Kenny Barron + Dave Holland – The Art of Conversation (2014)

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This is an interesting combination of celebrated and overlooked, as Dave Holland and Kenny Barron pair off for an album that often masks its formidable technique with an quietly inviting sense of rapport.

Holland is his generation’s best British bassist. Barron, meanwhile, has been on so many albums that he’s become somehow forgotten. Still, they never crossed paths in the studio until 1985’s Barron-led Scratch, and have never before recorded as a duo. You wouldn’t know it from The Art of the Conversation, out this week on the revived Impulse label.

In part, this is because they are simply so very good. In part, this is because both are so very well versed in the artistry of small-group recordings, having done this literally countless times. Barron’s Stan Getz album marked a visceral late-period hurrah for an old master. Holland has similarly worked in a duo situation with Chick Corea, Betty Carter, Jack DeJohnette and others. But perhaps the most instructive one to look back upon is Barron’s earlier trio intersections with Ron Carter, since Holland often seems like a canny combination of Carter and Scott LaFaro.

Not that Holland could ever be so easily pigeon-holed, as he certainly brings in elements of Oscar Pettiford, outsider and classical music, as well as shadings so uniquely his own. Still, it’s a jumping off point for an album that grew out of a series of duo dates in 2012. They clearly learned to listen to one another intently, as the aptly titled Art of Conversation often unfolds like two players finishing one another sentences — despite small but important differences in dialect.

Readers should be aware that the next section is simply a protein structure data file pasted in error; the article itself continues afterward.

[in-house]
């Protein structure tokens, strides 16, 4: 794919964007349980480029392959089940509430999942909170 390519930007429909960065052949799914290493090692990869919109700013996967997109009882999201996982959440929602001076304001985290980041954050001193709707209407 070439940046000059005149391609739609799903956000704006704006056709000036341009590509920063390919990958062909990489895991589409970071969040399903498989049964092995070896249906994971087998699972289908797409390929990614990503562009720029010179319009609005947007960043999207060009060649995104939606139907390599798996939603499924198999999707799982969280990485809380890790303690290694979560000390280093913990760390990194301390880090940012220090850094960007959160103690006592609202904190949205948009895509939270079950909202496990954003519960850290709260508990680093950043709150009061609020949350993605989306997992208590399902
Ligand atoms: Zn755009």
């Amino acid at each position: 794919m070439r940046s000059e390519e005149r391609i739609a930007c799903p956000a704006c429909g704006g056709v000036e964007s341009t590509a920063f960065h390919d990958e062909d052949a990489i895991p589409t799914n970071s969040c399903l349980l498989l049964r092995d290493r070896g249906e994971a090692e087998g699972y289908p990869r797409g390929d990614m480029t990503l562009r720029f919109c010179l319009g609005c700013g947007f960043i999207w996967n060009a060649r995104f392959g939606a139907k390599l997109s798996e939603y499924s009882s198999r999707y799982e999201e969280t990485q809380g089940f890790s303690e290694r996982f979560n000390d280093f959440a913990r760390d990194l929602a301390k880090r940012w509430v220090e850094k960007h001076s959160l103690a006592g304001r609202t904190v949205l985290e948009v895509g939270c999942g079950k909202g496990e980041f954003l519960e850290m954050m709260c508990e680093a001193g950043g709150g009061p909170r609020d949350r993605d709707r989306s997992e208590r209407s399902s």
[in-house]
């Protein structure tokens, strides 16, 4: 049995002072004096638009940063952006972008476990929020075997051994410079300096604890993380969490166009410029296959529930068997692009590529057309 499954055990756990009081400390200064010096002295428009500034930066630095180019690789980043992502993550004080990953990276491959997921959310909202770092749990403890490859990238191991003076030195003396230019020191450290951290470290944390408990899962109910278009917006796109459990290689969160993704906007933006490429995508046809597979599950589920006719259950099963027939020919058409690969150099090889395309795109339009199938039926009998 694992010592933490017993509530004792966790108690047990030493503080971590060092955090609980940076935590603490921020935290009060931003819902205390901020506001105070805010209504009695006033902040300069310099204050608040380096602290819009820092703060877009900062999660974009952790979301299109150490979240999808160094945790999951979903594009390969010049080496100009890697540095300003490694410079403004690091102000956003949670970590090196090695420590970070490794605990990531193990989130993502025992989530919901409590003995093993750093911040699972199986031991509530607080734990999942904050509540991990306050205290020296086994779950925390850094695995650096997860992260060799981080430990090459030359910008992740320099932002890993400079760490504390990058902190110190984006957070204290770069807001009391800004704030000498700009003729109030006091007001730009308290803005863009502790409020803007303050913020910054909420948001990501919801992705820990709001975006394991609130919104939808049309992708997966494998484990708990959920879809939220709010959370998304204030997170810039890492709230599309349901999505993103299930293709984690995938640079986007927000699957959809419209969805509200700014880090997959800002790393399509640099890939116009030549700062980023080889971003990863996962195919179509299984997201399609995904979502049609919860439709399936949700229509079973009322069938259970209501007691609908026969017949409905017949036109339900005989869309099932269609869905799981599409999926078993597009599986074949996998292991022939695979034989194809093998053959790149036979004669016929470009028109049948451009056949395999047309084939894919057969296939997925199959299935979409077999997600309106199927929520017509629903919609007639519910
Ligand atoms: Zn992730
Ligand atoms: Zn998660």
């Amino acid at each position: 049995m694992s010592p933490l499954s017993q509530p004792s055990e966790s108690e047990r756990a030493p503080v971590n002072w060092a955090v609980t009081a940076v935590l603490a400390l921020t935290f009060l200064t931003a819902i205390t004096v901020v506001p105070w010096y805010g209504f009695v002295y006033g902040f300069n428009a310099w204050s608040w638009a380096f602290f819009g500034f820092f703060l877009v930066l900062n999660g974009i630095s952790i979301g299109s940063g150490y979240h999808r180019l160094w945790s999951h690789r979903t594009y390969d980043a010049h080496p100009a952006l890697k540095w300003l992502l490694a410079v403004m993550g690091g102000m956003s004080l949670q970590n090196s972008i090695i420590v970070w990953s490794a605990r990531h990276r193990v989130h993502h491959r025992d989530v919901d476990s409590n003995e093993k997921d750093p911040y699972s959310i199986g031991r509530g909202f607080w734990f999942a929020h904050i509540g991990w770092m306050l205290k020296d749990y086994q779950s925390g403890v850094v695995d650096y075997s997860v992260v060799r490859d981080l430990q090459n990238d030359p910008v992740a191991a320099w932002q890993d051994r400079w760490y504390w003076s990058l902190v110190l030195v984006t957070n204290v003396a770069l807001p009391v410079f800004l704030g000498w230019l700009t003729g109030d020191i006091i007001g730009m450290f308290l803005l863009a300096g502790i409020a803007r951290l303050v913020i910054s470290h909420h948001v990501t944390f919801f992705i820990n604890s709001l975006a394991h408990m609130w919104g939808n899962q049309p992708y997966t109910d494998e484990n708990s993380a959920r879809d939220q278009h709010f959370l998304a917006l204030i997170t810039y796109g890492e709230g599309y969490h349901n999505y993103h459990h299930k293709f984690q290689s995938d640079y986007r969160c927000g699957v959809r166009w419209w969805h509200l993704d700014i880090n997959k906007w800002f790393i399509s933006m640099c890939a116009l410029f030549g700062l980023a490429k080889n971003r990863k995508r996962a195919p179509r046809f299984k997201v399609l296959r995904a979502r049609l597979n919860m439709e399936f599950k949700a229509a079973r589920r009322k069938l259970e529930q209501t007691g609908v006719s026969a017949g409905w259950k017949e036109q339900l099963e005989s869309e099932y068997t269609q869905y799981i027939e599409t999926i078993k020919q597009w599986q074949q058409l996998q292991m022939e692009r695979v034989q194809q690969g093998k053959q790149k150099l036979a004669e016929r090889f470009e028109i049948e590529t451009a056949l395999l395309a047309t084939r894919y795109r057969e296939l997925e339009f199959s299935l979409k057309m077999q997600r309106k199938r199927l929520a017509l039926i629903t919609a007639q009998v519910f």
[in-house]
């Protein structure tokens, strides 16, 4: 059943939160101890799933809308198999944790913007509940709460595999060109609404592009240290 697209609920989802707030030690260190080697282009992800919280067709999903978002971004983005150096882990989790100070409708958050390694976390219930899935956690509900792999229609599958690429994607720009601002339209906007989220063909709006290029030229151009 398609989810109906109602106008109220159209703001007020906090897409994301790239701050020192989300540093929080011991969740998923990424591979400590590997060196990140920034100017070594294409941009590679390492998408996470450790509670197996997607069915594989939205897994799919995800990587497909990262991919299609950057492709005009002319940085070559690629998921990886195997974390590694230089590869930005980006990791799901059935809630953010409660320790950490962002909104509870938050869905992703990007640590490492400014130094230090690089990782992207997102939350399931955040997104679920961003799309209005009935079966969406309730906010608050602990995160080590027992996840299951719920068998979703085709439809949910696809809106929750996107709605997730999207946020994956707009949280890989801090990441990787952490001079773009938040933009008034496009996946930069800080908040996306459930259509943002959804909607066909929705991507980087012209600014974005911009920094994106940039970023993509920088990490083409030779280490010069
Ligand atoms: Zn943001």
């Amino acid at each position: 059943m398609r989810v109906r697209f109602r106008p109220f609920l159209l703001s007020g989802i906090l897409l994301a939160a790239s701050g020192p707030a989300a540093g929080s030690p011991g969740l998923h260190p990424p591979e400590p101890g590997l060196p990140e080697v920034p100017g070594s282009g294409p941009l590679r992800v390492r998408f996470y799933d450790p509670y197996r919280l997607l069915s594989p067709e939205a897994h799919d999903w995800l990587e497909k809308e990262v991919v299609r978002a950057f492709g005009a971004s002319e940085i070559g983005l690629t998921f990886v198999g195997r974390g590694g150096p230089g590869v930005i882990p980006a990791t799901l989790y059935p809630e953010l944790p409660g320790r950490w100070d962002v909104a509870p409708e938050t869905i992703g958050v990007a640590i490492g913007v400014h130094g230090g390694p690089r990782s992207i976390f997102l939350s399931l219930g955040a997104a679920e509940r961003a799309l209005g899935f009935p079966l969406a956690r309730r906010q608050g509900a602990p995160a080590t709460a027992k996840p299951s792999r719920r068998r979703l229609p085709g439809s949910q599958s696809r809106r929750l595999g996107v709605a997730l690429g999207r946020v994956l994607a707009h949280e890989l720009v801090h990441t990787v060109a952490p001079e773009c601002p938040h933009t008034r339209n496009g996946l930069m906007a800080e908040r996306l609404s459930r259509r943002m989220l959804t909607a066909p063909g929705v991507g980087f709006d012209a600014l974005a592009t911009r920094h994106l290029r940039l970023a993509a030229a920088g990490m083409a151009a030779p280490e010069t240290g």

Barron, who contributes three originals, is the portrait of post-bop refinement, while Holland — he adds four songs of his own — will smartly embellish outside of that tradition, occasionally adding deft whispers of the avant garde (notably on the stubburn underpinning of “The Oracle”). Perhaps best of all is when they downshift into a contemplative hush, as on Barron’s “Rain” or Holland’s “In Your Arms.” You can almost hear the wheels of their collective imagination turning, and then the next burst of ear-opening brilliance is upon you.

With all of the praise (deserved though it may be) that’s been showered on Dave Holland over the years, Kenny Barron may well be the biggest surprise on The Art of the Conversation, especially on something like their update of Thelonious Monk’s “In Walked Bud.” Barron previously worked with some of Monk’s collaborators in Sphere, of course, so it would have been easy enough to simply mimic the old master’s sense of paused ecstacy. Instead, Barron takes the piece in a decidedly personal direction, having actually sounded far more Monk-ish during his own “The Only One.”

Charlie Parker’s “Segment” is given an appropriately muscular reading, even as Holland takes time to remember trumpeter Kenny Wheeler, one of his early collaborators, on the gorgeous “Waltz for K.W.” They conclude with a expertly measured take on the Strayhorn/Ellington masterpiece “Day Dream,” returning once again to the sense of twilit expectancy that makes The Art of Conversation so consistently stimulating.

Nick DeRiso

Nick DeRiso

Nick DeRiso has written for USA Today, American Songwriter, All About Jazz, and a host of others. Honored as columnist of the year five times by the Associated Press, Louisiana Press Association and Louisiana Sports Writers Association, he oversaw a daily section named Top 10 in the U.S. by the AP before co-founding Something Else! Nick is now associate editor of Ultimate Classic Rock.
Nick DeRiso
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